In my work with grief and loss I have yet to find a roadmap. Yes, I have found markers, street signs, hiking signs, and highway markers – things to notice along the way. I have not found a formula, a recipe or that one way that many look for to make sure they are grieving ‘properly’.
The two diagrams below show very clearly what I am writing about. The stages of grief picture seems to me to be what folks are looking for. The My Experience, a diagram from my friend Yvonne Heath, is what I have discovered to be much more accurate.
The markers are the same in both diagrams, such issues as fear, disorganization, loneliness, new patterns, and helping others are all reliably there in many cases. When they appear, the pattern we experience and re-experience them in, how long we experience them, and how we express them is all unique and individual. The journey is very personal.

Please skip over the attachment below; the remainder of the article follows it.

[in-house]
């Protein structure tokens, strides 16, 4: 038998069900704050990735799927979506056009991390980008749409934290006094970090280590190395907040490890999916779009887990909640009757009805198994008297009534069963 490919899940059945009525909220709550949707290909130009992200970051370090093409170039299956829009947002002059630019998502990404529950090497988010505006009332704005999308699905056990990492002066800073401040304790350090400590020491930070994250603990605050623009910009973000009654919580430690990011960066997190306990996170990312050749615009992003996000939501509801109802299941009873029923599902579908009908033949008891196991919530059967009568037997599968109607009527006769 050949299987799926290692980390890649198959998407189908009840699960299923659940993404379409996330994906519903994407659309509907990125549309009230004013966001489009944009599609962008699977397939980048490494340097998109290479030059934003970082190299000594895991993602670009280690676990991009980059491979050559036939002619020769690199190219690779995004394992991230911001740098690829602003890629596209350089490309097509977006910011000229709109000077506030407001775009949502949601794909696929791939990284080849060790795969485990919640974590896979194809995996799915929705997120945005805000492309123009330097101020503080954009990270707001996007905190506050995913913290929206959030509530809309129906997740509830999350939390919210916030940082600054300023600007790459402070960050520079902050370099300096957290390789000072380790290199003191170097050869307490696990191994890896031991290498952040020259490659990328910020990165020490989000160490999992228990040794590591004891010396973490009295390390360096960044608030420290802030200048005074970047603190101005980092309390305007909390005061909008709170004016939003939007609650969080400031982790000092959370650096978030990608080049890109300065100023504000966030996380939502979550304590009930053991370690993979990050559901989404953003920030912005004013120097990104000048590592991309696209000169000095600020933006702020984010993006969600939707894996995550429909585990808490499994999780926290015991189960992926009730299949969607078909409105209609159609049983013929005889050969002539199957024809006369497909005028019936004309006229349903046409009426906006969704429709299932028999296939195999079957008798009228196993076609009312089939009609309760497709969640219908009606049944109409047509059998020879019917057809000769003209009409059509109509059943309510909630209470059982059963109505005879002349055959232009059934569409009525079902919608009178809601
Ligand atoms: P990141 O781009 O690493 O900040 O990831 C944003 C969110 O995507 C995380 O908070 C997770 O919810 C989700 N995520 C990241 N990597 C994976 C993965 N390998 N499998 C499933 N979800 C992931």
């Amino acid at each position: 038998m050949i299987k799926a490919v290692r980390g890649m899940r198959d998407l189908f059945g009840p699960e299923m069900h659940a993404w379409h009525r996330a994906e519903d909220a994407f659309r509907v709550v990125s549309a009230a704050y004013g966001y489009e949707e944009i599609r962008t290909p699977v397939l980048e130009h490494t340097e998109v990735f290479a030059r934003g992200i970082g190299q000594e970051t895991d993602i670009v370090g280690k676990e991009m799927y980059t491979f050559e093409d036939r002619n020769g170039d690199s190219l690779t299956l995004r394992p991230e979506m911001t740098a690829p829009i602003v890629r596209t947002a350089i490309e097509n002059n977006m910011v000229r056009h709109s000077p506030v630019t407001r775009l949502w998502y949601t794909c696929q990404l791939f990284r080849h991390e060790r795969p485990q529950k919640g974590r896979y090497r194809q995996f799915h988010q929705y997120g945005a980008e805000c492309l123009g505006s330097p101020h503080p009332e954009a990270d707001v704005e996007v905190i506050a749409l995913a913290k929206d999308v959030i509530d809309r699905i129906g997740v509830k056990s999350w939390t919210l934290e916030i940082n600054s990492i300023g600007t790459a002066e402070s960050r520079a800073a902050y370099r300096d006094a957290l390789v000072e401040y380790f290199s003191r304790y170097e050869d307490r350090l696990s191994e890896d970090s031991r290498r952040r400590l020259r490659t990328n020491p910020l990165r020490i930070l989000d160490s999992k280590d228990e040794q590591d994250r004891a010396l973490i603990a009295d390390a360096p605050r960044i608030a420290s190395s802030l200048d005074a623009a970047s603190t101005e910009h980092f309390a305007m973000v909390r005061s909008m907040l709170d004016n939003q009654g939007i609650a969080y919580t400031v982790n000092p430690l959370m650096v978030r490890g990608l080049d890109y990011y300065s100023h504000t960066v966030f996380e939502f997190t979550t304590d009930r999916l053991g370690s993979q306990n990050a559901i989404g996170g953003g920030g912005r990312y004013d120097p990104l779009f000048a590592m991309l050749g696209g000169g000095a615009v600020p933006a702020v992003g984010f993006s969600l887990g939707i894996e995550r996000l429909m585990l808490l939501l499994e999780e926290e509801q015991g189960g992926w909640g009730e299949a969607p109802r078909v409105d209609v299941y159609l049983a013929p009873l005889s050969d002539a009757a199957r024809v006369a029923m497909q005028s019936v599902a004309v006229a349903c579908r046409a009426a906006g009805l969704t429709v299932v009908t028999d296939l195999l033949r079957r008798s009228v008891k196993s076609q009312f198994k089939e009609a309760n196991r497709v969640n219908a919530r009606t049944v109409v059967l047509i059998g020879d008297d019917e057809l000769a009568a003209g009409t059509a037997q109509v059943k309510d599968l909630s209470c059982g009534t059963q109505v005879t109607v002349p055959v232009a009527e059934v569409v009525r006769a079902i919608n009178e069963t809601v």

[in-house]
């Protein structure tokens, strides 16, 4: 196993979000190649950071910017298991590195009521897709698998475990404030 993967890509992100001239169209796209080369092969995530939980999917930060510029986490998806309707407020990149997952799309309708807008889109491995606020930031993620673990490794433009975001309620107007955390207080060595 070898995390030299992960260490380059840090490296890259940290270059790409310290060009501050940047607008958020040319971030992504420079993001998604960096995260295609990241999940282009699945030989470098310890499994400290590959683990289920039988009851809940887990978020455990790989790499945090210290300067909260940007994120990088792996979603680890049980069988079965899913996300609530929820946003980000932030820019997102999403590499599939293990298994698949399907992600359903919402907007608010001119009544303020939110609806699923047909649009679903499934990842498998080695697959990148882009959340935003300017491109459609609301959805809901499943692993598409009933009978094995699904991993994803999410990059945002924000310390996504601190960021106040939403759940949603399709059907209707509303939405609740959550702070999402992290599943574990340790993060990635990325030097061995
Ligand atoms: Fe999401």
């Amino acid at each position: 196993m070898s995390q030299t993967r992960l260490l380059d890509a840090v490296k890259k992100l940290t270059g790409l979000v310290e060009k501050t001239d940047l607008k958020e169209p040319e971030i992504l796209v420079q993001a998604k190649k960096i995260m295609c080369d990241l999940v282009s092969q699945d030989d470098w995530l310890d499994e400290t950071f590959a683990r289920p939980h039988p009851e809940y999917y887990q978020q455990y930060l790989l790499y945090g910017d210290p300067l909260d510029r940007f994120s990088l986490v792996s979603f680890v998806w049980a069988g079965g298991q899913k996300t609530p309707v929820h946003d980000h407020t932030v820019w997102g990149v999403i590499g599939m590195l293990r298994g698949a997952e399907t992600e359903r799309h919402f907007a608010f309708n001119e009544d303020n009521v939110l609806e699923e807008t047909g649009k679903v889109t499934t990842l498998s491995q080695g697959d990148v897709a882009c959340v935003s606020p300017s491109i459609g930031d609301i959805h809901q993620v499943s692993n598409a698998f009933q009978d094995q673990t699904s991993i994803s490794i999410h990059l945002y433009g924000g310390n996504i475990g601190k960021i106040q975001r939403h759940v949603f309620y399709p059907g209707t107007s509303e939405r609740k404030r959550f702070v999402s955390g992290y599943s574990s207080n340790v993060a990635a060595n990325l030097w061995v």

And it is messy! It is chaotic! It is all over the place for most of us though we try desperately to make order and sense out of it. I know we would all prefer a nice neat road map so we can successfully navigate our way through grief, it just isn’t that way. The messiness is part and parcel of grief, its spontaneous nature, and its unwillingness to show up at the ‘right time’.
Click on stages of grief to see what I mean… Stages of grief
A few helpful hints;
- Your grief and expression of is not a burden. It is in fact a generous gift we can offer our family and friends. It is simply and expression of the depth of our love for our deceased loved one.
- Let grief have its way with you, surrender if you will to the uncertainly of the ride knowing that the journey will come to a successful end as you let it run its course.
- Have several friends you can rely on to receive your expression of grief with out you needing to edit it.
- Eat good food, pray a little, and love yourself as you walk along the random path of grief.
- Hugs are great.